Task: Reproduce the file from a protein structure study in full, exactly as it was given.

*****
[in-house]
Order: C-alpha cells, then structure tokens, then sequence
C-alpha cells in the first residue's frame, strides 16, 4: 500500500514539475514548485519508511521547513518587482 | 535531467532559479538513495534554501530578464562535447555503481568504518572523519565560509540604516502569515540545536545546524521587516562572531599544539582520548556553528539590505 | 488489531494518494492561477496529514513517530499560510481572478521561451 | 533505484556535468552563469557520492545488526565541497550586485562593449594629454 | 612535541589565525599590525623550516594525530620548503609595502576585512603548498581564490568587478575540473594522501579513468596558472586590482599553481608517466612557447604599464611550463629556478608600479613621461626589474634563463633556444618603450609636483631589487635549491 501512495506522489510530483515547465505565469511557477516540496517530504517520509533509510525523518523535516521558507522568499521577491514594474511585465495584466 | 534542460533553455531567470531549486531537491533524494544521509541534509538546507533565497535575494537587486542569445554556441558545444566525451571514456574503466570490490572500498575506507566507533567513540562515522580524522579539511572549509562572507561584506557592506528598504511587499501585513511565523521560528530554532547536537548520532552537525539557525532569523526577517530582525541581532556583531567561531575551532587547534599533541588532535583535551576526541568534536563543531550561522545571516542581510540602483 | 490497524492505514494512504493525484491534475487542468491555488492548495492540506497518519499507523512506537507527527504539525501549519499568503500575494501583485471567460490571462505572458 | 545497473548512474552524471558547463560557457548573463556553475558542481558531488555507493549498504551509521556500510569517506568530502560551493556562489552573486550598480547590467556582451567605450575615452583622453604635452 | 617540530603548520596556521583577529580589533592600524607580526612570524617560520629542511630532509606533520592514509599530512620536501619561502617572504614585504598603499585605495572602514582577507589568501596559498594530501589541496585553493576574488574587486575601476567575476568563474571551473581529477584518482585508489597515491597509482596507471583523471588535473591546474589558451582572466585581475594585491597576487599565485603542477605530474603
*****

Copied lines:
[in-house]
Order: C-alpha cells, then structure tokens, then sequence
C-alpha cells in the first residue's frame, strides 16, 4: 500500500514539475514548485519508511521547513518587482 | 535531467532559479538513495534554501530578464562535447555503481568504518572523519565560509540604516502569515540545536545546524521587516562572531599544539582520548556553528539590505 | 488489531494518494492561477496529514513517530499560510481572478521561451 | 533505484556535468552563469557520492545488526565541497550586485562593449594629454 | 612535541589565525599590525623550516594525530620548503609595502576585512603548498581564490568587478575540473594522501579513468596558472586590482599553481608517466612557447604599464611550463629556478608600479613621461626589474634563463633556444618603450609636483631589487635549491 501512495506522489510530483515547465505565469511557477516540496517530504517520509533509510525523518523535516521558507522568499521577491514594474511585465495584466 | 534542460533553455531567470531549486531537491533524494544521509541534509538546507533565497535575494537587486542569445554556441558545444566525451571514456574503466570490490572500498575506507566507533567513540562515522580524522579539511572549509562572507561584506557592506528598504511587499501585513511565523521560528530554532547536537548520532552537525539557525532569523526577517530582525541581532556583531567561531575551532587547534599533541588532535583535551576526541568534536563543531550561522545571516542581510540602483 | 490497524492505514494512504493525484491534475487542468491555488492548495492540506497518519499507523512506537507527527504539525501549519499568503500575494501583485471567460490571462505572458 | 545497473548512474552524471558547463560557457548573463556553475558542481558531488555507493549498504551509521556500510569517506568530502560551493556562489552573486550598480547590467556582451567605450575615452583622453604635452 | 617540530603548520596556521583577529580589533592600524607580526612570524617560520629542511630532509606533520592514509599530512620536501619561502617572504614585504598603499585605495572602514582577507589568501596559498594530501589541496585553493576574488574587486575601476567575476568563474571551473581529477584518482585508489597515491597509482596507471583523471588535473591546474589558451582572466585581475594585491597576487599565485603542477605530474603